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Today, on Valentine’s Day, while the world is bedecked with schmaltzy red and pink hearts, I will stand before kneeling members of my congregation and tell them that they are going to die. This, without a doubt, is among the most punk rock things I have ever done.
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Declaration - Finitude - Mortality - Ash - Wednesday
With its declaration of human finitude and mortality, Ash Wednesday is always counter-cultural, but when it falls on the very day that chalky candy hearts proclaim “Be Mine,” “Wink Wink,” and (my favorite) “U R A 10,” the contrast is particularly stark.
Though I generally never turn down any excuse to eat chocolate, I’ve never been the biggest fan of the way we Americans celebrate Valentine’s Day, with its trite mushiness and overcrowded restaurants (not to mention the inevitable pro- and anti-Valentine’s Day hot takes). So there’s a goth little rebel in me that relishes the opportunity to preside over such a radically alternative event. As a priest, I’ll remind my congregation that however much we ignore the human condition, we are, in fact, dust and to dust we shall return (Ecc. 3:20).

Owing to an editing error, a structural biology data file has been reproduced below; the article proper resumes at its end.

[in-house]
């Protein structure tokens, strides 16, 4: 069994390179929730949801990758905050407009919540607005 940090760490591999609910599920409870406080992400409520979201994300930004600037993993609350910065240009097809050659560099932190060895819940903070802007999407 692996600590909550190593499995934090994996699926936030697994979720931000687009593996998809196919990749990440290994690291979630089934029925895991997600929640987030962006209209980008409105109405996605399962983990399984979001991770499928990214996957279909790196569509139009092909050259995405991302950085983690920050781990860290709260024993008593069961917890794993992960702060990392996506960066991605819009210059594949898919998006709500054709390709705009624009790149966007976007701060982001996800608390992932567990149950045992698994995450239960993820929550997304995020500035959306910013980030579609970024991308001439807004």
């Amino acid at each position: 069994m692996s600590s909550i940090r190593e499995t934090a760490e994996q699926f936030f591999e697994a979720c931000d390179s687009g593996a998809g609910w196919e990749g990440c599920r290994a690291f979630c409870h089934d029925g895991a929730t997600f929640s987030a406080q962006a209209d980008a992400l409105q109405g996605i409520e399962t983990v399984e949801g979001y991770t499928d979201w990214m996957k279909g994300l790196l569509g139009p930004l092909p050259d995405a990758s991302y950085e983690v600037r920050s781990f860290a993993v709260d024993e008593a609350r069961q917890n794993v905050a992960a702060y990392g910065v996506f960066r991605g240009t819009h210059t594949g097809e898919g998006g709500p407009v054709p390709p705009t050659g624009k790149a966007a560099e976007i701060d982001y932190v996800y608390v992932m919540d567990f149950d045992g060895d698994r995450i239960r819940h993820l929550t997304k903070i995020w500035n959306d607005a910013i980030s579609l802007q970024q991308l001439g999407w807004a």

Themes - Love - Death - Ash - Valentine
Themes of love and death are entwined chronologically in this “Ash Valentine’s Day,” and they’re deeply connected in the story of Christianity, as well—particularly in the person of Jesus.
The church is not a morbidity-obsessed death cult that wants to extinguish the warm glow of romantic love, but we reject the idea that what really makes a life complete is finding an erotic partner. We also reject the sentimental idea that anyone could really love another without it costing something—and something far more than the “Cost of Loving” index could ever track. The true contrast on display in this year’s “Ash Valentine’s Day” is not the contrast between erotic love and agape love—because...
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